·
Registered
Joined
·
2,919 Posts
The non-contact thermometer is supposed to read surface temperature. It won't tell you the temperature of the ink at the bottom of the ink layer, so you've still got to make a judgement call. Personally, I check the ink just before it's coming out of the dryer, and aim for an average of about 320 - 330. On the other hand, my dryer isn't running really fast, and I print with as thin an ink layer as I can get away with, so I'm reasonably sure it's cured, plus I do a stretch test. So far I've not had ink wash out. I also like to keep the ink as low as practicable to help minimize shine.
 

·
Registered
Joined
·
1,925 Posts
Use a professional laser thermomether (the one that is used in health care for measuring body temperature) to get accurate readings. And buy a conveyor dryer as soon as you can afford one, flashes aren't really the best way of curing.
 

·
Registered
Joined
·
173 Posts
I only have one flash dryer so I use that for a final cure station and use a blow dryer in between as a flash. Could that be the problem? If so, why does the stretch test seem to work until they wash it?
Do you mean a heat gun instead of a blow dryer? If you are using a heat gun its possible that you are over curing the first layer of ink. If the bottom layer of ink is cured the 2nd layer of ink will come off in the wash.
 

·
Registered
Joined
·
32 Posts
Discussion Starter #14
Not a heat gun but hair dryer.I got that idea from another youtube video. It wasn't just the top layer coming off but all the white ink in some spots.
 

·
Registered
Joined
·
160 Posts
I am using Union low bleed plastisol ink. I didn't buy a temp. gun because I watched a video by a silk screening consultant and he claims they are not accurate in stating that the gun actually reads the ambient temp between the substrate and the gun itself, Not the actual substrate. He did this by checking the temp of an ice cube and holding it while turning on a top burner in between the ice and the gun. While the red dot was on the ice, the temp rose to 98% in seconds. I'm new to this so I figured he knew what he was talking about.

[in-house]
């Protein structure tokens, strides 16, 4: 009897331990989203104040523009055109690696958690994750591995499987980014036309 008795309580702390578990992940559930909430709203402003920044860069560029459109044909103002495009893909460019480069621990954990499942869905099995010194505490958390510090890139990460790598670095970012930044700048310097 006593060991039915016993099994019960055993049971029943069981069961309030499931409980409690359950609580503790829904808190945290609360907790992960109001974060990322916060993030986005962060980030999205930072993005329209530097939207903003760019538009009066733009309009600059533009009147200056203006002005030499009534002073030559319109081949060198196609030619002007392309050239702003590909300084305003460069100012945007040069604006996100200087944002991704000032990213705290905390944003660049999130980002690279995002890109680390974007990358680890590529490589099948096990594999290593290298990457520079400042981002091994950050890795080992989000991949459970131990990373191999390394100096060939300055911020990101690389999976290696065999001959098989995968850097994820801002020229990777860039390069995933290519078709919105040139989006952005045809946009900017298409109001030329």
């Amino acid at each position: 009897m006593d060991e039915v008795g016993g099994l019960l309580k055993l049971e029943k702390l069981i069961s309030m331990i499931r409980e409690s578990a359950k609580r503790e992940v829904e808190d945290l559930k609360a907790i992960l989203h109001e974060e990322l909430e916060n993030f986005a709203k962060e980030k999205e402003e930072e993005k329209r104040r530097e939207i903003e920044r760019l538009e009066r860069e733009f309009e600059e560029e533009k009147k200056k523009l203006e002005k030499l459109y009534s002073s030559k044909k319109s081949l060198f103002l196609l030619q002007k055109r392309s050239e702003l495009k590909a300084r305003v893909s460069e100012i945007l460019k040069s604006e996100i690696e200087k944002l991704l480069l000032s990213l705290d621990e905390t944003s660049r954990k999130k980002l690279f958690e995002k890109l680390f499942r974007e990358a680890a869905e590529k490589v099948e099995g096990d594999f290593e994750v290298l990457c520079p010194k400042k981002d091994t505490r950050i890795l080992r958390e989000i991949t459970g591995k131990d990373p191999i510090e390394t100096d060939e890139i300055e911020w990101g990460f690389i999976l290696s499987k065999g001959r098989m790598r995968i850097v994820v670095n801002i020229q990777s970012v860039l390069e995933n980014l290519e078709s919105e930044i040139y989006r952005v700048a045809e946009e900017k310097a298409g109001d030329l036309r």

I have used the stretch method to make sure the ink is dry and it seemed to work until now. Now because I just started , I only have one flash dryer so I use that for a final cure station and use a blow dryer in between as a flash. Could that be the problem? If so, why does the stretch test seem to work until they wash it?
Well thats just dandy. Two problems with this "expert".

1.) How many of us cure with a burner between us and the substrate?
2.) Most (not all) flash dryers heat using IR (infra-red) radiation. IR does not heat the air between the drier and substrate. So if the temp gun was reading the ambient air temp it would show room temp all the time.

If you're using an IR flash drier with a laser temp gun and the laser spot is on the shirt then its telling you the temp of the shirt. At 3 inches off mine takes about 35 - 40 seconds to reach 320 at the edges of the print (I measure at the edges rather then the center). With a print put on with a 110 screen I'll let it go another 10 - 15 seconds to be sure for the ink thickness. When the flash comes off there'll be a whif of smoke and the fine smell of well aged and cured plastisol wofting through the air.